After the countless warm and fuzzy, family-friendly sitcoms of the 1980s, Seinfeld shook up television conventions in a major way. While they were making the show, Jerry Seinfeld and Larry David set a now-famous rule for the show’s writers room: “no hugging, no learning.”
The characters on Seinfeld were not going to learn important lessons about love and friendship. There would be no sentimental moments or personal growth and evolution. There certainly was no painstaking concern over making sure the characters seemed likeable to the audience.
It was George Costanza, played indelibly by Jason Alexander, who most embodied this motto. The character may have been loosely based on Larry David, but even Larry’s character on Curb Your Enthusiasm wouldn’t have attempted some of the things George tried to get away with. What makes the character especially interesting is that for someone so neurotic, emotionally volatile, and frequently unemployed, he often displays remarkable overconfidence. The audacity of his schemes make George somehow worth rooting for - even if it’s just to enjoy what a mess he’s made.
Let’s just say that it’s a terrible idea to get engaged to George for all of the reasons. In the much-talked-about Season 7 finale, Susan finds out the hard way. As they pick out wedding invitations, George of course picks the least expensive option possible, despite warnings that the glue isn’t very adhesive.
Susan spends the day licking envelopes and gets progressively sicker until she collapses. In perhaps his most sociopathic moment in the series, George, after being told by the doctor that Susan has perished, shows no emotion, responding simply, “Huh.”
In the premiere episode of the final season, George is using a cane while recovering from a fall down the stairs during the final episode of Season 8, "The Summer of George." He’s also on the hunt for a new job and, in true Costanza fashion, happily uses the assumption that he is disabled to land a gig.
A playground equipment company completely falls for it and even offers him his own private handicap bathroom. But, of course, George can never keep his lies believable for long, and a confrontation with seniors and motorized carts leads to George running away... right into his new boss.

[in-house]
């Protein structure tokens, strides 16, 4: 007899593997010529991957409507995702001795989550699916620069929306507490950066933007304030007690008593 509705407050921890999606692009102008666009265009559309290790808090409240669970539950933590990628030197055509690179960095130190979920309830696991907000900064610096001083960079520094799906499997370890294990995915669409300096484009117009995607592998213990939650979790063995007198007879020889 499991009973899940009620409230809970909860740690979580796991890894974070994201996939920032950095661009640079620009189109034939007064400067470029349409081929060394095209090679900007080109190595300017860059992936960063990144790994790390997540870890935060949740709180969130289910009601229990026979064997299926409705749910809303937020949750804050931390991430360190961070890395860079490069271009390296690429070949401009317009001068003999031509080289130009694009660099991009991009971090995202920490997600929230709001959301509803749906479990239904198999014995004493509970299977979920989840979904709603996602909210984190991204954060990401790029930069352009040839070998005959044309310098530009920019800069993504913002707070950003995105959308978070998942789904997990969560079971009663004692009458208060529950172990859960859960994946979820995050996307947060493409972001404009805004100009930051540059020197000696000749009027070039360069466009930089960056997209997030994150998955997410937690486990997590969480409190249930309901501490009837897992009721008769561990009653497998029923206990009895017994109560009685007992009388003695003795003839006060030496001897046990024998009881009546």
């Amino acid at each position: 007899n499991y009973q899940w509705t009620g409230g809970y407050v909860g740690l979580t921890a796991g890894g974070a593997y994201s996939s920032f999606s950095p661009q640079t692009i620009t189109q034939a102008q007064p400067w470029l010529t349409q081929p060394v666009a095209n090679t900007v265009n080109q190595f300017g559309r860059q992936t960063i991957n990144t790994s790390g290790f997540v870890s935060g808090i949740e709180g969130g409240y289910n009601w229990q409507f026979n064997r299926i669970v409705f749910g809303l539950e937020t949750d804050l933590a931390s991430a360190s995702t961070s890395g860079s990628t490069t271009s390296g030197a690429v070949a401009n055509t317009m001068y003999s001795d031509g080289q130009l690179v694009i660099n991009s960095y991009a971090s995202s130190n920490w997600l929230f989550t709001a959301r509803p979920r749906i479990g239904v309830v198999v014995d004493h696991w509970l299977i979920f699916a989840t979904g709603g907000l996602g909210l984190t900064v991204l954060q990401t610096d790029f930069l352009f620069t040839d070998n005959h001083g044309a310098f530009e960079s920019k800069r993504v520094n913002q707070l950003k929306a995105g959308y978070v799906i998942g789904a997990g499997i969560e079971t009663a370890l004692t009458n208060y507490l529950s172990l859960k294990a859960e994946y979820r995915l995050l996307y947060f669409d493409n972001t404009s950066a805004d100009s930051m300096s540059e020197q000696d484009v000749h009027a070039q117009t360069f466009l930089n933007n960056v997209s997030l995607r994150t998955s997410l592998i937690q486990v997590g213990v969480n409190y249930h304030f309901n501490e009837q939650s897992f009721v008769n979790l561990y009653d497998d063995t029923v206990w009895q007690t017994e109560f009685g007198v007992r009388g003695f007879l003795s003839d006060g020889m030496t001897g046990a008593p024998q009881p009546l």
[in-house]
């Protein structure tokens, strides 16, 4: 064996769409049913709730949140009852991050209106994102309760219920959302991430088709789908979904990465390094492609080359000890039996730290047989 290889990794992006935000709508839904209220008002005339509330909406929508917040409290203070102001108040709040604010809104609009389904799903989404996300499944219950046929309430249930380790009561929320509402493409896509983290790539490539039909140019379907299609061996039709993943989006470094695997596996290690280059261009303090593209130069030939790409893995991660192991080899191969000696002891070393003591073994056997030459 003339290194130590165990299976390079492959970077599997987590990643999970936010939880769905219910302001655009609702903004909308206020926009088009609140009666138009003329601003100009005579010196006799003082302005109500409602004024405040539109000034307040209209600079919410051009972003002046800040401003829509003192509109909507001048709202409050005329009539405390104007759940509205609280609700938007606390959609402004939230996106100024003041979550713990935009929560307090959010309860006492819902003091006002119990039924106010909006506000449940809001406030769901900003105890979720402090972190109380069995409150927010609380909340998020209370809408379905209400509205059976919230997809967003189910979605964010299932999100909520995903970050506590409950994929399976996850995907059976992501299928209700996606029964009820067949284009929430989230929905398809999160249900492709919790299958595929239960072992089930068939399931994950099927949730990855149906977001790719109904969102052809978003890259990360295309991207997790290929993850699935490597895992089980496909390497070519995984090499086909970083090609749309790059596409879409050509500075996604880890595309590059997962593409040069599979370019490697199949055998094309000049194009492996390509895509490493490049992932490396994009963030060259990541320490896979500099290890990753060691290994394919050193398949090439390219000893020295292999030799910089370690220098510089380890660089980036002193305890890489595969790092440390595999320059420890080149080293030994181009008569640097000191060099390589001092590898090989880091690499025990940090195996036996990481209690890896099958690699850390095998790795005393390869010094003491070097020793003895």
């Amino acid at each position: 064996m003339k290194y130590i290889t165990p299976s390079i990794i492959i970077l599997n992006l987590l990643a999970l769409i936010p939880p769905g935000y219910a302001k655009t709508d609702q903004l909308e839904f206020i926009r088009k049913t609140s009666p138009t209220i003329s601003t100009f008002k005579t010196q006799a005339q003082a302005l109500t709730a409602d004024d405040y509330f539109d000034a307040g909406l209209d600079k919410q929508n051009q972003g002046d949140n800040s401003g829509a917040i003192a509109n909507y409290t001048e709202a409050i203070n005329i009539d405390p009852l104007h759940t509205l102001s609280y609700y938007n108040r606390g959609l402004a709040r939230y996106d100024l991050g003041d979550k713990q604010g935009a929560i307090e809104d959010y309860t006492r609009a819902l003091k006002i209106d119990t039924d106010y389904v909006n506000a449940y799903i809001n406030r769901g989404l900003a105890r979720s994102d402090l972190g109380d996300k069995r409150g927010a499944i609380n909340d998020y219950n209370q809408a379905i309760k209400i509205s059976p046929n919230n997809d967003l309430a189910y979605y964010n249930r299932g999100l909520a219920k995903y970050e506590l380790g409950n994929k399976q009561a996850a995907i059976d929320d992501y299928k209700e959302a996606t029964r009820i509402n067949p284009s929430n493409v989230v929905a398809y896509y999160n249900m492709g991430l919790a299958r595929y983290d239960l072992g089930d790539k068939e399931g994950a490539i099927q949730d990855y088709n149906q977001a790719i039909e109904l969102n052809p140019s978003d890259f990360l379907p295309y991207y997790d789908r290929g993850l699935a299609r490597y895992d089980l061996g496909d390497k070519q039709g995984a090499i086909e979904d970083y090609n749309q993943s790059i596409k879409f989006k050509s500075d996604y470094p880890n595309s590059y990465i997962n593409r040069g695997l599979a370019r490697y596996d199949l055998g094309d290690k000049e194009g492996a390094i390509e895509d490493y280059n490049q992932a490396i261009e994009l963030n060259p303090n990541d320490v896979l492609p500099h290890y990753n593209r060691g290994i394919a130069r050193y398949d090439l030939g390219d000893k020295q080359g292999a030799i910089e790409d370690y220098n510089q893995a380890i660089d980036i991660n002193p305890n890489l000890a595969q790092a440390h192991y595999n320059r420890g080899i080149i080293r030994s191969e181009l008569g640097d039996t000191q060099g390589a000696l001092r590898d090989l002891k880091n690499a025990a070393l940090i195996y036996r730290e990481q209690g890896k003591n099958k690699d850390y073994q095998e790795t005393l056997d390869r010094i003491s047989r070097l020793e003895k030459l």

When George, Jerry, Elaine, and Kramer decide to buy a big-screen TV as an engagement gift for their friends, they head to the mall to pick it up. But just when you think George is being a good friend and thoughtful human being, he parks in the handicap spot.
This prevents a woman in a wheelchair from parking there, and because she must park far away, the battery in her chair runs out, sending her falling down a ramp and out of her chair.
It should come as no surprise that George doesn’t like being expected to buy anyone a holiday gift. But only he would also be angered when he does not receive a holiday gift because a charitable donation has been made in his name instead.
When he remembers that his father once made up a holiday called Festivus, George makes up a charity he calls "The Human Fund" and, as his gift to his coworkers, proudly announces he’s made donations in all of their names. When his boss finds out the charity doesn’t exist, George compounds the lie by saying he didn’t want to be persecuted for celebrating Festivus.